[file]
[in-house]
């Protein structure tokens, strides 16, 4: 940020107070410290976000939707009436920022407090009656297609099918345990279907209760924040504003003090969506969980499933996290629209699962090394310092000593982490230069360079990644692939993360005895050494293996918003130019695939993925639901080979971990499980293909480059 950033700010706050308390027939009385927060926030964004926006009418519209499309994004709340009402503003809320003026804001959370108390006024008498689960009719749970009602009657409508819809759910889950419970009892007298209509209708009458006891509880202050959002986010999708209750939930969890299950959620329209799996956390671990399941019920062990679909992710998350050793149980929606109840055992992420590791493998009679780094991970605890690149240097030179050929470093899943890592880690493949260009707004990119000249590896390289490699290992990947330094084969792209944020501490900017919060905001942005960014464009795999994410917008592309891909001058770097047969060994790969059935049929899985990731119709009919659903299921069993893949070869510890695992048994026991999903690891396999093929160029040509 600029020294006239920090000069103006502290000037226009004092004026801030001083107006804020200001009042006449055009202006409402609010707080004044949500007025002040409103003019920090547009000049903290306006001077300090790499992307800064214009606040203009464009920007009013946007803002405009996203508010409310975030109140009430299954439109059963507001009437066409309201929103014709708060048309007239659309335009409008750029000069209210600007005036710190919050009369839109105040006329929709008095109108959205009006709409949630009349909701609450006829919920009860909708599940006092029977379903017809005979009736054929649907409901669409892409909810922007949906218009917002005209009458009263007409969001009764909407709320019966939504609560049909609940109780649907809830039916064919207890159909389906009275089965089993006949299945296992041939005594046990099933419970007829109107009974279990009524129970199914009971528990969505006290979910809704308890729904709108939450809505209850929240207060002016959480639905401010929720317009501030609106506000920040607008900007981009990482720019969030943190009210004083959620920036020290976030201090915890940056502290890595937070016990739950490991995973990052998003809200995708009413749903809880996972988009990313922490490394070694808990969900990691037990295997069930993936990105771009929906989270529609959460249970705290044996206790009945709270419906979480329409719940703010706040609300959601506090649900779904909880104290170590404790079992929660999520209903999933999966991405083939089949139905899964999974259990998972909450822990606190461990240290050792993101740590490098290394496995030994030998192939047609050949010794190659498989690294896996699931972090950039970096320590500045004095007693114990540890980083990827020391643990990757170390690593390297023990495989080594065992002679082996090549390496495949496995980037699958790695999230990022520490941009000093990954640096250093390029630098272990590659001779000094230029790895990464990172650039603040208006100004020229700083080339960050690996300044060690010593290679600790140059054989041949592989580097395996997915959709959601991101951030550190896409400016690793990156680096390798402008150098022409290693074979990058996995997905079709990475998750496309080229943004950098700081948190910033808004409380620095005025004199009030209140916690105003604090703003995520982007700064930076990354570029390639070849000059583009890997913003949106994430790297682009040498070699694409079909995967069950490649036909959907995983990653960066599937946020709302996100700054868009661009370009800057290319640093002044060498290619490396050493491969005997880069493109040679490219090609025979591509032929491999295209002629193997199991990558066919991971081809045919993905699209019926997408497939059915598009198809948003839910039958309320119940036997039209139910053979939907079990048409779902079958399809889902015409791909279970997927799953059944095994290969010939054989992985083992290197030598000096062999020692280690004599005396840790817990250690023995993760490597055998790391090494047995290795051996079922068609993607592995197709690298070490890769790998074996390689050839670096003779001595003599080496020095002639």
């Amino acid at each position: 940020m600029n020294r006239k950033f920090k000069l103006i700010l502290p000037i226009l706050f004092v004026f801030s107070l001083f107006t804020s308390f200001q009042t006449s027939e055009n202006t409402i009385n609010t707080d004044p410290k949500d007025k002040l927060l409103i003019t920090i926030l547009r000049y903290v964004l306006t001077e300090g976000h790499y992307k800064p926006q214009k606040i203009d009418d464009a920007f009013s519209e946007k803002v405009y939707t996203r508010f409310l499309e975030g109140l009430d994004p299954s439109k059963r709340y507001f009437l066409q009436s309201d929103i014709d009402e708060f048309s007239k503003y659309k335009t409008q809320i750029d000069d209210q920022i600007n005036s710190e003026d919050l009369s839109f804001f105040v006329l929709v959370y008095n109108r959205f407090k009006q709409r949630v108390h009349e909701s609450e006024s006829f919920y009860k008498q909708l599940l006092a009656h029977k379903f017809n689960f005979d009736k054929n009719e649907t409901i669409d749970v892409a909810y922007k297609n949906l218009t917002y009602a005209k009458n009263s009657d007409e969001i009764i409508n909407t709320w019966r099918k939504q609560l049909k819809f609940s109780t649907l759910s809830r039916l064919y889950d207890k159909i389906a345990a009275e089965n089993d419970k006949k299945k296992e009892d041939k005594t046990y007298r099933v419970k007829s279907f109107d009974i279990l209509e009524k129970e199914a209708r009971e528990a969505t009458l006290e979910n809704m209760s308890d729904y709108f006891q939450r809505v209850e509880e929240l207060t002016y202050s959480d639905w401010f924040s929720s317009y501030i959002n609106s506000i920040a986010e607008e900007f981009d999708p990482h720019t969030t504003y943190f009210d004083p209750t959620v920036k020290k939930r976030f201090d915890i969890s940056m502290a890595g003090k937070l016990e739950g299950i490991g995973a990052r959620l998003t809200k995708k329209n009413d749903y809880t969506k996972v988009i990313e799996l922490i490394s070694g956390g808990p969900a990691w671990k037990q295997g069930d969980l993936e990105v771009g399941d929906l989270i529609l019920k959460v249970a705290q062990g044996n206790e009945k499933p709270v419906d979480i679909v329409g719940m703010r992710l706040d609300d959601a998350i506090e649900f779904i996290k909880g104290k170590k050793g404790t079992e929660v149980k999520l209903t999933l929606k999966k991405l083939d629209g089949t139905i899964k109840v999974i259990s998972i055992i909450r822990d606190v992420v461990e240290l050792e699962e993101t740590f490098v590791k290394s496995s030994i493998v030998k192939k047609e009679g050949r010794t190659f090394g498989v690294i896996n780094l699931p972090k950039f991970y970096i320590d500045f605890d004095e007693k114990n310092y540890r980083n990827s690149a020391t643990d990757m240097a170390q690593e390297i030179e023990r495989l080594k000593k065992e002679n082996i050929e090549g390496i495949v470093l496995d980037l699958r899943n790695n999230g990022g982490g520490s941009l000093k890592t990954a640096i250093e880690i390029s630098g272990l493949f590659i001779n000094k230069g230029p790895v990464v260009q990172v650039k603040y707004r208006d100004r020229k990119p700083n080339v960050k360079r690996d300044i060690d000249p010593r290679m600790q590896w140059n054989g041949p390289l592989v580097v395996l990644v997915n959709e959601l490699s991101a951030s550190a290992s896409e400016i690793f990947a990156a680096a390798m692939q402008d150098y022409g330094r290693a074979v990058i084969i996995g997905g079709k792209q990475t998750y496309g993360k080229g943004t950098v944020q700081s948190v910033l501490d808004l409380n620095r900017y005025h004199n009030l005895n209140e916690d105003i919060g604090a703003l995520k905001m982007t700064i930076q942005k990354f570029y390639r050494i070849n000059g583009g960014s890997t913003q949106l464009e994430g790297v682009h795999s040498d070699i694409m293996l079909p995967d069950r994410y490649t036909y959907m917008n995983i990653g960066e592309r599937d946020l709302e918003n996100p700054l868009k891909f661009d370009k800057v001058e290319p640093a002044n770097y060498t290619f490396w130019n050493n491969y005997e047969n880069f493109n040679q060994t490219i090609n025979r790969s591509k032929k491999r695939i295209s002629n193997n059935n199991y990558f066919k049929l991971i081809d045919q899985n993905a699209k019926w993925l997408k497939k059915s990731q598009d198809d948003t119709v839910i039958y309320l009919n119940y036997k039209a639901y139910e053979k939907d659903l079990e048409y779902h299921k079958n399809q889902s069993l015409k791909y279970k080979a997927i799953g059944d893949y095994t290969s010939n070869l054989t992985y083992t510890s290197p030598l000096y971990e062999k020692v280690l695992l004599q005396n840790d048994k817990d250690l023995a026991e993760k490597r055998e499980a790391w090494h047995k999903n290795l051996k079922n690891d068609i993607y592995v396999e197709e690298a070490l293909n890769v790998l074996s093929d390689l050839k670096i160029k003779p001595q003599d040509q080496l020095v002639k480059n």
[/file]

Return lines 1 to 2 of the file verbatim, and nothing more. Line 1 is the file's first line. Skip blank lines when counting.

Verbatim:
[in-house]
């Protein structure tokens, strides 16, 4: 940020107070410290976000939707009436920022407090009656297609099918345990279907209760924040504003003090969506969980499933996290629209699962090394310092000593982490230069360079990644692939993360005895050494293996918003130019695939993925639901080979971990499980293909480059 950033700010706050308390027939009385927060926030964004926006009418519209499309994004709340009402503003809320003026804001959370108390006024008498689960009719749970009602009657409508819809759910889950419970009892007298209509209708009458006891509880202050959002986010999708209750939930969890299950959620329209799996956390671990399941019920062990679909992710998350050793149980929606109840055992992420590791493998009679780094991970605890690149240097030179050929470093899943890592880690493949260009707004990119000249590896390289490699290992990947330094084969792209944020501490900017919060905001942005960014464009795999994410917008592309891909001058770097047969060994790969059935049929899985990731119709009919659903299921069993893949070869510890695992048994026991999903690891396999093929160029040509 600029020294006239920090000069103006502290000037226009004092004026801030001083107006804020200001009042006449055009202006409402609010707080004044949500007025002040409103003019920090547009000049903290306006001077300090790499992307800064214009606040203009464009920007009013946007803002405009996203508010409310975030109140009430299954439109059963507001009437066409309201929103014709708060048309007239659309335009409008750029000069209210600007005036710190919050009369839109105040006329929709008095109108959205009006709409949630009349909701609450006829919920009860909708599940006092029977379903017809005979009736054929649907409901669409892409909810922007949906218009917002005209009458009263007409969001009764909407709320019966939504609560049909609940109780649907809830039916064919207890159909389906009275089965089993006949299945296992041939005594046990099933419970007829109107009974279990009524129970199914009971528990969505006290979910809704308890729904709108939450809505209850929240207060002016959480639905401010929720317009501030609106506000920040607008900007981009990482720019969030943190009210004083959620920036020290976030201090915890940056502290890595937070016990739950490991995973990052998003809200995708009413749903809880996972988009990313922490490394070694808990969900990691037990295997069930993936990105771009929906989270529609959460249970705290044996206790009945709270419906979480329409719940703010706040609300959601506090649900779904909880104290170590404790079992929660999520209903999933999966991405083939089949139905899964999974259990998972909450822990606190461990240290050792993101740590490098290394496995030994030998192939047609050949010794190659498989690294896996699931972090950039970096320590500045004095007693114990540890980083990827020391643990990757170390690593390297023990495989080594065992002679082996090549390496495949496995980037699958790695999230990022520490941009000093990954640096250093390029630098272990590659001779000094230029790895990464990172650039603040208006100004020229700083080339960050690996300044060690010593290679600790140059054989041949592989580097395996997915959709959601991101951030550190896409400016690793990156680096390798402008150098022409290693074979990058996995997905079709990475998750496309080229943004950098700081948190910033808004409380620095005025004199009030209140916690105003604090703003995520982007700064930076990354570029390639070849000059583009890997913003949106994430790297682009040498070699694409079909995967069950490649036909959907995983990653960066599937946020709302996100700054868009661009370009800057290319640093002044060498290619490396050493491969005997880069493109040679490219090609025979591509032929491999295209002629193997199991990558066919991971081809045919993905699209019926997408497939059915598009198809948003839910039958309320119940036997039209139910053979939907079990048409779902079958399809889902015409791909279970997927799953059944095994290969010939054989992985083992290197030598000096062999020692280690004599005396840790817990250690023995993760490597055998790391090494047995290795051996079922068609993607592995197709690298070490890769790998074996390689050839670096003779001595003599080496020095002639």